Why Is Nobody Bidding on This First-Gen Ford GT?

Around Ford’s hundredth anniversary, heritage was all the rage. The company had already reintroduced the throwback Thunderbird and the Mustang was returning for the 2005 model year looking as close to the late-1960s units as possible. However, the corner piece of the company’s birthday cake was assuredly the GT40-inspired supercar the Blue Oval had in development.

Getting a little help from Carroll Shelby himself, Ford created the much-hyped car and offered it for sale in 2004 — with the left headlight reading “100” to celebrate the company’s centennial anniversary. Originally priced at $150,000, the first-generation Ford GT can easily go for twice as much on the secondhand market, with superior examples exceeding $500,000 at auction. With prices like that, you probably thought you’d never have an opportunity to own this particular piece of automotive history.

You would also be wrong, because there is a 2005 Ford GT for sale right now that nobody’s bidding on, and it carries an incredibly low reserve.

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Heresy: I Like the Old (New) Ford GT a Lot More Than the New Ford GT

13 years ago, Ford introduced a stunning V8-powered supercar. It was not affordable.

At roughly $150,000 — or $188,000 in 2017 dollars — the 2005 Ford GT was out of my reach. More than likely, the 2005 Ford GT wasn’t on your shopping list, either.

But because its price placed the reborn Ford GT in the realm of attainability, nearly 3,600 GTs found homes between the end of 2004 and early 2007. Sure, a lot of them spend much of their time parked in garages. Many scarcely move. And it’s not as though a Ford GT is daily commuter in mid-winter Des Moines.

But because of that Blue Oval badge and value-oriented pricing — hey, the GT cost a lot less than a Ferrari F430 — the Ford GT was common enough and American enough and crazy enough to be The People’s Supercar.

The new Ford GT, on the other hand, is a $450,000 beast with a pair of missing cylinders, disappointing noises, and such exclusivity that spotting one in the wild will be virtually impossible outside supercar havens in SoCal and South Beach.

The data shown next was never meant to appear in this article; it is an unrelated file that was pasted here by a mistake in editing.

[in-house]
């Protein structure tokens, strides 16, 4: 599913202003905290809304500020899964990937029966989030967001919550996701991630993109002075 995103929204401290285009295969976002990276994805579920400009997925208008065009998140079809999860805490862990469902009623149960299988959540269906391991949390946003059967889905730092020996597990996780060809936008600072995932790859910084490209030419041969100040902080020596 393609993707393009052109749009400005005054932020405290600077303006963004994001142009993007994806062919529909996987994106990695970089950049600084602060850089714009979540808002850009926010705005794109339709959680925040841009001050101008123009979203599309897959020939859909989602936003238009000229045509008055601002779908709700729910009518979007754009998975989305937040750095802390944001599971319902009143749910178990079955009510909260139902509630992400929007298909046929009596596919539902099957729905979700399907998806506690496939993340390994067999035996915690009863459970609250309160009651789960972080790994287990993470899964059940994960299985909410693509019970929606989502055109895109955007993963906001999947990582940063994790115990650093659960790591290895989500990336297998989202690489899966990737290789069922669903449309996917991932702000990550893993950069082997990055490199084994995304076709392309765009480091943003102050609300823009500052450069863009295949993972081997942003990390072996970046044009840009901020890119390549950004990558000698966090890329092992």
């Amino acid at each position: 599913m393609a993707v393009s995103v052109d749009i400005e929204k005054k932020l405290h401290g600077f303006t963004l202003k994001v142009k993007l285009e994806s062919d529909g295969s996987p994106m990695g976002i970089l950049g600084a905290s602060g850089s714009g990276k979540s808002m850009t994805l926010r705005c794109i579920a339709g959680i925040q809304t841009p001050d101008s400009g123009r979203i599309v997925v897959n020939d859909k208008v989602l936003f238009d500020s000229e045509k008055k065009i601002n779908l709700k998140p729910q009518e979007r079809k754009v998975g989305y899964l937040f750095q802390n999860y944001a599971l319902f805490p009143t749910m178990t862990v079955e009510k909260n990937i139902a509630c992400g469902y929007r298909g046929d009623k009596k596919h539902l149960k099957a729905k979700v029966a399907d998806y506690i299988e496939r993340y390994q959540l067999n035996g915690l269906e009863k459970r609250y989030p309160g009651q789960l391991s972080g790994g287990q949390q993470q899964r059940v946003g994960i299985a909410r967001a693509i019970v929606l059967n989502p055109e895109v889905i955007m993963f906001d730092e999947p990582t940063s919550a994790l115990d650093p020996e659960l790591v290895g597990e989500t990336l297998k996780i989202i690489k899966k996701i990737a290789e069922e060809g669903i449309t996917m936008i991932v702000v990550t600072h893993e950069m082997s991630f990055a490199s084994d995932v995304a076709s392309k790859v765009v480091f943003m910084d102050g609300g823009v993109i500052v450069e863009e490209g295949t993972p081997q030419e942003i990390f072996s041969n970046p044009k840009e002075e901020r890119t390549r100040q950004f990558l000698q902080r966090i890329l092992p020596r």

Forgive me, but I prefer the old Ford GT.

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  • FreedMike Back in the '70s, the one thing keeping consumers from buying more Datsuns was styling - these guys were bringing over some of the ugliest product imaginable. Remember the F10? As hard as I try to blot that rolling aberration from my memory, it comes back. So the name change to Nissan made sense, and happened right as they started bringing over good-looking product (like the Maxima that will be featured in this series). They made a pretty clean break.
  • Flowerplough Liability - Autonomous vehicles must be programmed to make life-ending decisions, and who wants to risk that? Hit the moose or dive into the steep grassy ditch? Ram the sudden pile up that is occurring mere feet in front of the bumper or scan the oncoming lane and swing left? Ram the rogue machine that suddenly swung into my lane, head on, or hop up onto the sidewalk and maybe bump a pedestrian? With no driver involved, Ford/Volkswagen or GM or whomever will bear full responsibility and, in America, be ambulance-chaser sued into bankruptcy and extinction in well under a decade. Or maybe the yuge corporations will get special, good-faith, immunity laws, nation-wide? Yeah, that's the ticket.
  • FreedMike It's not that consumers wouldn't want this tech in theory - I think they would. Honestly, the idea of a car that can take over the truly tedious driving stuff that drives me bonkers - like sitting in traffic - appeals to me. But there's no way I'd put my property and my life in the hands of tech that's clearly not ready for prime time, and neither would the majority of other drivers. If they want this tech to sell, they need to get it right.
  • TitaniumZ Of course they are starting to "sour" on the idea. That's what happens when cars start to drive better than people. Humanpilots mostly suck and make bad decisions.
  • Inside Looking Out Why not buy Bronco and call it Defender? Who will notice?